Focus: Funds Management ASIC provides relief to Singaporean collective investment schemes
21 December 2007
In brief: Consistent with its policy on foreign collective investment schemes, the Australian Securities and Investment Commission has released a class order that provides conditional exemptions allowing some Singaporean collective investment schemes to be offered in Australia. Senior Associate Rebecca Devon and Vacation Clerk Judith Hammerschlag report.
- What schemes are covered by the class order?
- What scheme operators are covered by the class order?
- What relief is granted?
- What are the conditions for relying on the class order?
How does it affect you?
- Operators of Singaporean collective investment schemes may be eligible for exemptions from Australian registration, licensing and product disclosure requirements. However, only particular types of schemes and operators are covered by the class order, there are conditions that need to be satisfied and the class order has various limitations.
- For Australian investors, the class order may provide easier access to Singaporean collective investment schemes.
The class order [CO 07/753] was issued by the Australian Securities and Investment Commission (ASIC) in mid-November 2007. Consistent with ASIC's policy of granting exemptions to foreign collective investment schemes (FCIS) where there is a 'sufficiently equivalent regulatory regime', the class order provides conditional exemptions to certain Singaporean collective investment schemes. The class order seeks to balance the protection of Australian resident investors and the integrity of Australian markets, whilst assisting with the opening up of the Australian market to certain Singaporean collective investment schemes.
The class order applies to schemes (the exempt FCIS) constituted in Singapore as a unit trust and authorised by the Monetary Authority of Singapore (MAS). Australia must not be the principal market in which interests in the scheme are offered.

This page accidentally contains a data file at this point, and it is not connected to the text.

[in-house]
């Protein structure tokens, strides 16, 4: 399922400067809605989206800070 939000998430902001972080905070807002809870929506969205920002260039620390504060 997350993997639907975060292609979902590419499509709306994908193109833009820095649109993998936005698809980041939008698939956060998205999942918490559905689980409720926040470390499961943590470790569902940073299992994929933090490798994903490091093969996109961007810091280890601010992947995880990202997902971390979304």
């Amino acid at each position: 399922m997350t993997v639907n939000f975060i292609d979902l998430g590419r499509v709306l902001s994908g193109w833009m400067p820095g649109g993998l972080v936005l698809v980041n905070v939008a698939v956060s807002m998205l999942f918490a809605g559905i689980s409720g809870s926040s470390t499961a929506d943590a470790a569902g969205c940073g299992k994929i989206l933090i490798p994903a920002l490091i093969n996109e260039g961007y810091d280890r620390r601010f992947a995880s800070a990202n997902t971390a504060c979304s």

A foreign company operator of an exempt FCIS may rely on the class order if it is registered as a foreign company under the Corporations Act 2001 (Cth) and gives ASIC various documents. These include:
- a deed poll covenanting to (among other things) comply with Singaporean regulatory requirements and submitting to the non exclusive jurisdiction of Australian courts;
- the scheme's constituent documents and the most recent prospectus; and
- written consent to disclosures between ASIC and MAS.
The operator must also notify ASIC of significant changes to its regulatory environment (the exempt operator).
An exempt operator does not need to register the exempt FCIS as a managed investment scheme under the Corporations Act.
The exempt operator is also not required to hold an Australian financial services licence (AFSL) for:
- dealing in financial products in the scheme's ordinary course of operation (other than by issuing financial products);
- dealing in derivatives or foreign exchange contracts for the purpose of managing a financial risk to an exempt FCIS that arises in the ordinary course of its operation (and which is not a significant part of the business); and
- providing a custodial or depositary service by holding assets of an exempt FCIS.
Importantly, exempt operators will still need an AFSL to issue interests in the exempt FCIS, or identify an AFSL exemption that applies. Exempt operators should also consider whether they will be providing financial product advice. If so, an AFSL will be required or an applicable AFSL exemption identified.
Under the class order, an exempt operator does not need to prepare a product disclosure statement for an exempt FCIS. However, the exempt operator remains subject to the dispute resolution system requirements, the advertising restrictions and ASIC stop order powers (each as modified by the class order).
In order to rely on the class order, an exempt operator must comply with a series of conditions. These conditions include giving a Singaporean prospectus relating to interests in the exempt FCIS to retail clients, ensuring the prospectus complies with Singaporean regulatory requirements, and making disclosures in the Singaporean prospectus that is given to retail clients (eg outlining the rights and remedies available to Australian investors under Singaporean dispute resolution mechanisms and significant Australian taxation implications). The exempt operator must also notify ASIC if a Singaporean prospectus is in use in Australia.
The exempt operator must also:
- provide specified information about the exempt FCIS to members;
- provide ASIC with annual financial statements of the exempt FCIS;
- maintain a register of Australian-based members; and
- ensure that no more than 30 per cent by value of all interests in the exempt FCIS are held by Australian-based members.
- John BeckinsalePartner,
Ph: +61 7 3334 3520
- Andrew PascoePartner,
Ph: +61 8 9488 3741